A number of publications report the use of PLDD in managing symptomatic degenerative disk disease/internal disk derangement and protrusion-type disk herniations (but not sequestrations or extrusions), and these mostly describe acceptable outcomes with little to no complications.22-24 Most of these studies are uncontrolled, small, and retrospective case series with subjective outcome metrics (Table 1). Overall, patients undergoing PLDD were found to have smaller, more contained herniations; in almost all studies, patients with extrusions were excluded. Similarly, because PLDD does not include an open laminoforaminotomy, surgeons may be less likely to offer the technique to patients with large herniations. When considering all these factors, it becomes clear that selection bias may limit the generalizability of the results.

Table 1
Table 1:
Clinical Studies Describing the Use of a Laser in Percutaneous Laser Disc Ablations
Table 1-a
Table 1-a:
Clinical Studies Describing the Use of a Laser in Percutaneous Laser Disc Ablations

In addition to the retrospective studies, a single, nonblinded, prospective randomized trial exists, which compared open microdiskectomy (n = 58) with percutaneous laser disk ablation (n = 58) in patients with a contained disk herniation confirmed on MRI without an extruded fragment or spinal stenosis.25,26 In the PLDD group, a glass fiber of 600 μm was advanced into the disk, enabling the application of laser energy through a needle (Diode laser, 980 nm, 7 W, 0.6 s pulses, interval of 1 s; Biolitec) to a total energy delivered of 1,500 J (2,000 J for level L4–5).25 The authors found no difference in primary outcome measure (RMDQ at 1 year) between the groups. However, an overall reduction in visual analog scale (VAS) scores of leg pain was observed in favor of the surgery group with a mean between-group difference of −6.9 (95% confidence interval [CI], −12.6 to −1.3) (on a 100 mm scale).26 The authors also reported that the patients who underwent conventional surgery experienced earlier perceived recovery, with a median time to recovery of 8 weeks (95% CI, 3.2 to 12.8) for PLDD versus 6 weeks (95% CI, 5.2 to 6.9) for microdiskectomy. Also, a notable difference in the rate of secondary surgery was observed. The microdiskectomy group had a 21% revision surgery rate compared with 52% in the laser group. Therefore, the percutaneous laser microdiskectomy procedure had a much higher overall failure rate than the conventional microdiskectomy. In fact, the rate of failure of laser percutaneous diskectomy was substantially higher than the rate of 1-year pain recurrence (20% to 23%) or even 3-year pain recurrence (45% to 51%) after surgical or nonsurgical treatment in the Spine Patient Outcome Research Trial.27 Other methodologic issues with the study were noted, which may limit the generalizability of results.28 In the only prospective randomized PLDD study in the literature, the reported complication rate was 5% and consisted of transient nerve root injury (n = 3/53).26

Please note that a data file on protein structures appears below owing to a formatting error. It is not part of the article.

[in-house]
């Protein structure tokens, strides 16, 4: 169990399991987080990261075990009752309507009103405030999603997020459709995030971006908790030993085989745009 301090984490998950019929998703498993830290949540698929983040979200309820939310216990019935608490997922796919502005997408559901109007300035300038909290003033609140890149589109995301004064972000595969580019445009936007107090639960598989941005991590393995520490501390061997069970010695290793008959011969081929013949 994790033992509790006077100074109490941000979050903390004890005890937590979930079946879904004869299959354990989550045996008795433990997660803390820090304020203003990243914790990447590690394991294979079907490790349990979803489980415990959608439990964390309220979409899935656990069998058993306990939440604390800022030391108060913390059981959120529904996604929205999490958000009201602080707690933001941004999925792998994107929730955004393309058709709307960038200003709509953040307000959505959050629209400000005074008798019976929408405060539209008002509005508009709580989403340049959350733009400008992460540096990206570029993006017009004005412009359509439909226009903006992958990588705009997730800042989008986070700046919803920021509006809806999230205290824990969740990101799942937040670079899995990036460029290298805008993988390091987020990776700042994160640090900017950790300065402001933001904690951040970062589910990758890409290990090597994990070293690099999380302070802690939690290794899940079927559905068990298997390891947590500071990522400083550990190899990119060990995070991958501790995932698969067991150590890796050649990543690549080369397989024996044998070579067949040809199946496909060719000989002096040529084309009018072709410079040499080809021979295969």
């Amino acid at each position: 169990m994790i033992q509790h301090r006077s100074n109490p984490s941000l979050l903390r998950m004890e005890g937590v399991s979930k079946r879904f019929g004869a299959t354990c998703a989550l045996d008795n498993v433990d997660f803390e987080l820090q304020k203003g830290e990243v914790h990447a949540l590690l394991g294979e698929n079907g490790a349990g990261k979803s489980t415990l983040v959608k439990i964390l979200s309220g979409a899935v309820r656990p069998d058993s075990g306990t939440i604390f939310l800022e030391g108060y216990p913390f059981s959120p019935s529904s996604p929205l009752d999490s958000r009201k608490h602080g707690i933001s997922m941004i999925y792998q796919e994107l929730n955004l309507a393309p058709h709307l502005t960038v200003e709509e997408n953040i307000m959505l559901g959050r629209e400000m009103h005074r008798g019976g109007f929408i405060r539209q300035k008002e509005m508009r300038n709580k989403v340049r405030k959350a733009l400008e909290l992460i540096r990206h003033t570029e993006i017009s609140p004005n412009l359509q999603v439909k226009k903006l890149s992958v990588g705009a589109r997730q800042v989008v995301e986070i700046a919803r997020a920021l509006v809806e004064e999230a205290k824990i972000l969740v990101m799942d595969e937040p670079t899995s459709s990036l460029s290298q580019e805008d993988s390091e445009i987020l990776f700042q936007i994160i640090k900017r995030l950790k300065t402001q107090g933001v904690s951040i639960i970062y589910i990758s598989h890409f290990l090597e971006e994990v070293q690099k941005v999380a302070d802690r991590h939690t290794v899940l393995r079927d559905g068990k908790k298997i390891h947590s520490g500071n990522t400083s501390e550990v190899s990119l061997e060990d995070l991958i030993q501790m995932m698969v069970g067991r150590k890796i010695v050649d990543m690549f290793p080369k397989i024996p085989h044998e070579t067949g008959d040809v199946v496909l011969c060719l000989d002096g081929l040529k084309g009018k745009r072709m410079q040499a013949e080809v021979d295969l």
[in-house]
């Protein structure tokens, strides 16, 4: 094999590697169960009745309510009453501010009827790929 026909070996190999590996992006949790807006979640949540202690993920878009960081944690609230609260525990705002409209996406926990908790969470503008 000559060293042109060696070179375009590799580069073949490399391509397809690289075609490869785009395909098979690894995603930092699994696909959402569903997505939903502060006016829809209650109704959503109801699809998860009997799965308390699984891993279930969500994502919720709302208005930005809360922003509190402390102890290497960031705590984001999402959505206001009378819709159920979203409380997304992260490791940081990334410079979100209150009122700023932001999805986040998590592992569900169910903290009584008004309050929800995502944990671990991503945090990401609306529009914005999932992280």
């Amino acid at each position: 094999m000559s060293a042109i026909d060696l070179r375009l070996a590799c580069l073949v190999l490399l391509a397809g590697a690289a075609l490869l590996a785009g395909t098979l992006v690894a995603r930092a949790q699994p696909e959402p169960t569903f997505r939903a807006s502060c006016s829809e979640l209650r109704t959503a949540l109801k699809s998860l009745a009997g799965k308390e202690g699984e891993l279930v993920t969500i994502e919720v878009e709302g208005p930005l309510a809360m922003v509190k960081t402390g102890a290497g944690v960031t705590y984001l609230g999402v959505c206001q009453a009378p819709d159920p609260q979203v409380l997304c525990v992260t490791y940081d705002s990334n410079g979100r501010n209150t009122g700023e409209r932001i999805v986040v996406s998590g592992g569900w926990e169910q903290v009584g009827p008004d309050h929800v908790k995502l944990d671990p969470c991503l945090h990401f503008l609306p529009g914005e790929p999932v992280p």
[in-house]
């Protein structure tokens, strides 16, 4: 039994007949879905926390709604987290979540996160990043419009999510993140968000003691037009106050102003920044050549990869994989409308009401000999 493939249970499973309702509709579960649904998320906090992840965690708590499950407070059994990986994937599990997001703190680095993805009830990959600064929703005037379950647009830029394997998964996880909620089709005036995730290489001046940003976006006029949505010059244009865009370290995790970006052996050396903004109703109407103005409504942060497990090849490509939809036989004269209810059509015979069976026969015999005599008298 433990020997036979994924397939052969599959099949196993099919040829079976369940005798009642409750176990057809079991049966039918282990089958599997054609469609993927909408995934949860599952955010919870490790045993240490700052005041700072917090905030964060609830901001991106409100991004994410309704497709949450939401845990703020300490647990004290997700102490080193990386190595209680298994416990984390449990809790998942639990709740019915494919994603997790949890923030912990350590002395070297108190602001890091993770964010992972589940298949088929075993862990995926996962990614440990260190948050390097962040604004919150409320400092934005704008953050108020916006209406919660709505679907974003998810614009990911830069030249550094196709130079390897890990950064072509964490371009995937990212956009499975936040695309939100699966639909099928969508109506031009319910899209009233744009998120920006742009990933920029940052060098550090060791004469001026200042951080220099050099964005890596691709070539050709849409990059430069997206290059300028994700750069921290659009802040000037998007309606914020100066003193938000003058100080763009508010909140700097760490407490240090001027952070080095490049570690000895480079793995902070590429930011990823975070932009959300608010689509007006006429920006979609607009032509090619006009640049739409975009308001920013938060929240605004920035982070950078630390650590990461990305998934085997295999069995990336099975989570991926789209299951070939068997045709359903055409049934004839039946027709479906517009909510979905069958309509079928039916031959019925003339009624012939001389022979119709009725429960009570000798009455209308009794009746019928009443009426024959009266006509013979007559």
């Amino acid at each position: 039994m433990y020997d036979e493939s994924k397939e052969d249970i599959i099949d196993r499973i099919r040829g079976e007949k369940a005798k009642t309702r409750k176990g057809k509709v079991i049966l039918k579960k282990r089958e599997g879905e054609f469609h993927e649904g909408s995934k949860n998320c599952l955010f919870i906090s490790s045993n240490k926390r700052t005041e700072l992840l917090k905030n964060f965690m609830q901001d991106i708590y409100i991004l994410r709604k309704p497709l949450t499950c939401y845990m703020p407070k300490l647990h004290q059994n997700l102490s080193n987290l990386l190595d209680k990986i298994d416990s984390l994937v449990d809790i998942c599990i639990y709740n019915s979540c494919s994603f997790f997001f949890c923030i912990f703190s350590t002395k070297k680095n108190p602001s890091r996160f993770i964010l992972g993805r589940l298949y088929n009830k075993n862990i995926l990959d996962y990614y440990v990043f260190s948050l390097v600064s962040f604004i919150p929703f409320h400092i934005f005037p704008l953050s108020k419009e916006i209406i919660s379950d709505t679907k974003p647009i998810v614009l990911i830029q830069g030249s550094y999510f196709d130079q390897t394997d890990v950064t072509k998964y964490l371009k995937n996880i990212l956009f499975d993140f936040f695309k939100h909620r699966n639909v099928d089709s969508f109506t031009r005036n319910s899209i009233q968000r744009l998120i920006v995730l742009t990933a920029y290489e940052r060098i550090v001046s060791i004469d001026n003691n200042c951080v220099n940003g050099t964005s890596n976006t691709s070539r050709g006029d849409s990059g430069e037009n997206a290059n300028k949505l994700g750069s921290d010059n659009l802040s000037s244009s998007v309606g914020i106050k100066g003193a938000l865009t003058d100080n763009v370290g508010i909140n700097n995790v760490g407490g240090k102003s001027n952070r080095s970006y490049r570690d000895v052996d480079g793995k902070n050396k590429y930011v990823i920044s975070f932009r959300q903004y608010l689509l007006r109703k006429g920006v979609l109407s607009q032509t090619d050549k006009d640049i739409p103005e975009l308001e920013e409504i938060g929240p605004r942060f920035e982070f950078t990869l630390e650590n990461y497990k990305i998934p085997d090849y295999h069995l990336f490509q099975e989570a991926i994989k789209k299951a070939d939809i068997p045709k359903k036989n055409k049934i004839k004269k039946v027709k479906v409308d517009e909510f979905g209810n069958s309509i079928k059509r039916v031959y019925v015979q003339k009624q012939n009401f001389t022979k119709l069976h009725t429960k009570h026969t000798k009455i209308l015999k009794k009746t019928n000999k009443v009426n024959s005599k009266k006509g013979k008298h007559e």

Open Spinal Surgery